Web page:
If you succeed at your check, you can continue treating the target to grant additional healing. If you treat them for a total of 1 hour, double the Hit Points they regain from Treat Wounds.

The result of your Medicine check determines how many Hit Points the target regains.

Critical Success The target regains 4d8 Hit Points, and its wounded condition is removed.
Success The target regains 2d8 Hit Points, and its wounded condition is removed.
Critical Failure The target takes 1d8 damage.
 

CapnZapp

Legend
It seems our experience differs in the game. So far we haven't been able to handle more than 5 encounters of moderate to hard difficulty in a day without running out of combat healing and high level spells. We can usually handle 3 to 4 single encounters in an adventuring day from about lvl 1 to 4 depending on time between encounters. A low level party has a very hard time doing a series of encounters.
I think we can agree on the probable cause: the trigger-happiness of the battle Cleric. While it is understandable the Cleric will want to pull his weight, if he holds off on healing until it really is necessary, he enables the party as a whole to go on for much longer. Of course, that translates to less fun for every caster in the team, so I absolutely understand why a Cleric wouldn't feel particularly obliged to maintain discipline in this area.[/QUOTE]

Suffice it to say I understand what you're saying as far as the rule goes and the potential for limitless play, but in real game play I have not seen unlimited play occur.
Well I didn't think I would either. Then I got the idea to add more monsters to chapter 5 of Extinction Curse for the express purpose of drawing out the combats over the whole week leading up to the chapter's finale.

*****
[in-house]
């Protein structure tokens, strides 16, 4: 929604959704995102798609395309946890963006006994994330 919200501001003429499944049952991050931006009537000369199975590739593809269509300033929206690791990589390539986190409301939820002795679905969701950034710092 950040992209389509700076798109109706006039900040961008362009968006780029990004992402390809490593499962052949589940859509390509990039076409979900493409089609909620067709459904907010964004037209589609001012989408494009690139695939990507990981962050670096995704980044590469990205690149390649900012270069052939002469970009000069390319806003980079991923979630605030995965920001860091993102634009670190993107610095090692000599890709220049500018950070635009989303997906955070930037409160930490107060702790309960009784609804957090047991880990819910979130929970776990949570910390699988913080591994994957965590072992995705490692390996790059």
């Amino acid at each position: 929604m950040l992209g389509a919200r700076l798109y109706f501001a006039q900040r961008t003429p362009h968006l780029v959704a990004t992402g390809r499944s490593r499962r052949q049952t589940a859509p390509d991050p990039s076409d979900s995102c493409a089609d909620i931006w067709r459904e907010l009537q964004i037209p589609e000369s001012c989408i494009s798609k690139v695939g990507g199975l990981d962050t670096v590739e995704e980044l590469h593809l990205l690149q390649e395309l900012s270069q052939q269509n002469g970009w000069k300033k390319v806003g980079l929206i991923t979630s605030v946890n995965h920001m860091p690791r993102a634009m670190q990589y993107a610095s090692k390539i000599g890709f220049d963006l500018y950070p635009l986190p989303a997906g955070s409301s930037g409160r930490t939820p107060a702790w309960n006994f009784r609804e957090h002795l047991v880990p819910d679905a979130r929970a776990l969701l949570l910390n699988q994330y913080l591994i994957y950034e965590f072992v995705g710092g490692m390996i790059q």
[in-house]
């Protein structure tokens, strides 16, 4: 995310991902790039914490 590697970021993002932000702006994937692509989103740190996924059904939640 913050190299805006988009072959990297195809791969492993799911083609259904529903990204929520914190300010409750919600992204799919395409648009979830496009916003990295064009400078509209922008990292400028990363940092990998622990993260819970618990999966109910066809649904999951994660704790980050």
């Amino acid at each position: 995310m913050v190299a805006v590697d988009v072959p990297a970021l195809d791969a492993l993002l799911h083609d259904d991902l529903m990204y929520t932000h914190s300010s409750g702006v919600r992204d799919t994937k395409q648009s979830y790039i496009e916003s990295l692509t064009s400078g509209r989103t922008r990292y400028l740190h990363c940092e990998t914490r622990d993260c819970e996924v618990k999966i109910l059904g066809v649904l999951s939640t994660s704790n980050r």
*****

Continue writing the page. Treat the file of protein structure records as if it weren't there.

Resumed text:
I got a rude awakening when the party simply went out, killed half a dozen critters, retreated to their base for a few hours, then went out again. They made a clean sweep of more than a whole level's worth of encounters with only a single night's rest. This was enabled in part by having three strong martials (that probably did 90% of the damage between them) and in part by having two patient caster characters that rationed their spell slots.

Sandbox play has almost always been a cake walk unless you're encountering a series of encounters like a fort or something. In my opinion PF2 feels not much different in actual play than PF1 or 5E as far as attrition goes except the method of attrition stays pretty static across nearly all levels.
Well, you're making it sound like a self-fulfilling prophesy.

You can easily (or "easily" in some cases) take any edition of D&D and make it be about attrition. Yes, the goblins might be a cake walk in themselves, and those bloodseekers too, but if they succeed in taking away a little too many hit points, the combat against the hobgoblins might turn from a third cakewalk into a harrowing fight to the death...

I believe D&D Online was a clean (if extreme, as video games are wont to be) example of this. Each dungeon had a specified number of healing fonts, and there simply were no renewable sources of healing at all! If you didn't play well enough to conserve your energy to the bitter end, you simply didn't make it through that particular dungeon.
 

CapnZapp

Legend
But you could just get rid of Medicine or limit its use to once per day or something, correct?
Absolutely. Restrict Medicine, focus spells and probably a few more game features and you're all set.

Question: In 5e I can, and have, effectively wipe out a party's resources in 1 encounter or 8 encounters. I assume this is still generally possible in PF2e, except for a party with medicine - is that correct?
If by "resources" you mean spells and such, that's up to the players. If they don't use 'em, you can't wipe 'em :)

If you mean "hit points" then yes. It's not just Medicine, but that's the general idea.
 

CapnZapp

Legend
Even in a party with Medicine. Battle Medic is once a day (Treat Wounds in combat). And Treat Wounds is once an hour, technically 70 minutes as you need 10 minutes to treat again in the 2nd hour. So don't let them have over an hour to rest and Medicine isn't helping much. BTW, I am reading Battle Medic as different then an application of Treat Wounds, I am sure someone will read Battle Medic as making it so you can't use Treat Wounds for a day either.
Well, that might be technically true, but very far from practical reality in any minmaxing group...